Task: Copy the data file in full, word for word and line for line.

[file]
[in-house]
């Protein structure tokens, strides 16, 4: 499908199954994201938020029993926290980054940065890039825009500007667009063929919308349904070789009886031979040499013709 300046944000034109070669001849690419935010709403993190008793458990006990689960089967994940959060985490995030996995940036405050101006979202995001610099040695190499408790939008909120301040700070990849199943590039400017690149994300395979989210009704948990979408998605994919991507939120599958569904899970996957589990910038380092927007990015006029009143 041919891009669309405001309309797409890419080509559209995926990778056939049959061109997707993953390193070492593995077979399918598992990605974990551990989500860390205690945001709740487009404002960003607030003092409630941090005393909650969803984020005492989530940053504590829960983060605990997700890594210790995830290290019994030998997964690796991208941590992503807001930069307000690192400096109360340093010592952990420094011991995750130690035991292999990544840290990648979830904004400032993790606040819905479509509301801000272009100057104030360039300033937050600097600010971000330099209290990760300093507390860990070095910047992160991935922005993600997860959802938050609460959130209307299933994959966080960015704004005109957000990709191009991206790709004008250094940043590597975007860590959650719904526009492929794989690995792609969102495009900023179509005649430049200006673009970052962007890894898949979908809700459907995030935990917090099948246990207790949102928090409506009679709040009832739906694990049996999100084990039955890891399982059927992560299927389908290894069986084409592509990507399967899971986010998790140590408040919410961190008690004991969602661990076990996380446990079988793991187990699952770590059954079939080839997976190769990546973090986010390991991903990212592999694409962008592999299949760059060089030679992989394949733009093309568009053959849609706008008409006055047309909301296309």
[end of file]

[in-house]
């Protein structure tokens, strides 16, 4: 499908199954994201938020029993926290980054940065890039825009500007667009063929919308349904070789009886031979040499013709 300046944000034109070669001849690419935010709403993190008793458990006990689960089967994940959060985490995030996995940036405050101006979202995001610099040695190499408790939008909120301040700070990849199943590039400017690149994300395979989210009704948990979408998605994919991507939120599958569904899970996957589990910038380092927007990015006029009143 041919891009669309405001309309797409890419080509559209995926990778056939049959061109997707993953390193070492593995077979399918598992990605974990551990989500860390205690945001709740487009404002960003607030003092409630941090005393909650969803984020005492989530940053504590829960983060605990997700890594210790995830290290019994030998997964690796991208941590992503807001930069307000690192400096109360340093010592952990420094011991995750130690035991292999990544840290990648979830904004400032993790606040819905479509509301801000272009100057104030360039300033937050600097600010971000330099209290990760300093507390860990070095910047992160991935922005993600997860959802938050609460959130209307299933994959966080960015704004005109957000990709191009991206790709004008250094940043590597975007860590959650719904526009492929794989690995792609969102495009900023179509005649430049200006673009970052962007890894898949979908809700459907995030935990917090099948246990207790949102928090409506009679709040009832739906694990049996999100084990039955890891399982059927992560299927389908290894069986084409592509990507399967899971986010998790140590408040919410961190008690004991969602661990076990996380446990079988793991187990699952770590059954079939080839997976190769990546973090986010390991991903990212592999694409962008592999299949760059060089030679992989394949733009093309568009053959849609706008008409006055047309909301296309």